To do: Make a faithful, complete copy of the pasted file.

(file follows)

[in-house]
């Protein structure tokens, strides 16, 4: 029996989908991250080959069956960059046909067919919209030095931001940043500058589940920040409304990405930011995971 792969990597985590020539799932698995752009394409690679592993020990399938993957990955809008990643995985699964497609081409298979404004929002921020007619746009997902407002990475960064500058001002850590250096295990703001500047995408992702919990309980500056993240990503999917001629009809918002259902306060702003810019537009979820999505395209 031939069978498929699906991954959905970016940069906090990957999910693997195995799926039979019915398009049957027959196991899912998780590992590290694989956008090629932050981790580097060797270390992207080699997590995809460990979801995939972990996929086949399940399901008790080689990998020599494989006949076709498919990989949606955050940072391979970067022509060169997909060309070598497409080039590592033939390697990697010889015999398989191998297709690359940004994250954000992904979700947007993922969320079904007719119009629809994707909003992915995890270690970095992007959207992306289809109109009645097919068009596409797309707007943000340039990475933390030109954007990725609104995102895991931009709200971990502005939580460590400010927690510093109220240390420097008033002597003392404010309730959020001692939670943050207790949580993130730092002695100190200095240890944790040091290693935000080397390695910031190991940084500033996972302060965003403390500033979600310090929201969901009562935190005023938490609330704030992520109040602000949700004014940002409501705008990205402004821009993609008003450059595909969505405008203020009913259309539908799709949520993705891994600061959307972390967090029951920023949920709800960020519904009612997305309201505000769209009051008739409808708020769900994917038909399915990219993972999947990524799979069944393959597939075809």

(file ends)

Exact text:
[in-house]
């Protein structure tokens, strides 16, 4: 029996989908991250080959069956960059046909067919919209030095931001940043500058589940920040409304990405930011995971 792969990597985590020539799932698995752009394409690679592993020990399938993957990955809008990643995985699964497609081409298979404004929002921020007619746009997902407002990475960064500058001002850590250096295990703001500047995408992702919990309980500056993240990503999917001629009809918002259902306060702003810019537009979820999505395209 031939069978498929699906991954959905970016940069906090990957999910693997195995799926039979019915398009049957027959196991899912998780590992590290694989956008090629932050981790580097060797270390992207080699997590995809460990979801995939972990996929086949399940399901008790080689990998020599494989006949076709498919990989949606955050940072391979970067022509060169997909060309070598497409080039590592033939390697990697010889015999398989191998297709690359940004994250954000992904979700947007993922969320079904007719119009629809994707909003992915995890270690970095992007959207992306289809109109009645097919068009596409797309707007943000340039990475933390030109954007990725609104995102895991931009709200971990502005939580460590400010927690510093109220240390420097008033002597003392404010309730959020001692939670943050207790949580993130730092002695100190200095240890944790040091290693935000080397390695910031190991940084500033996972302060965003403390500033979600310090929201969901009562935190005023938490609330704030992520109040602000949700004014940002409501705008990205402004821009993609008003450059595909969505405008203020009913259309539908799709949520993705891994600061959307972390967090029951920023949920709800960020519904009612997305309201505000769209009051008739409808708020769900994917038909399915990219993972999947990524799979069944393959597939075809």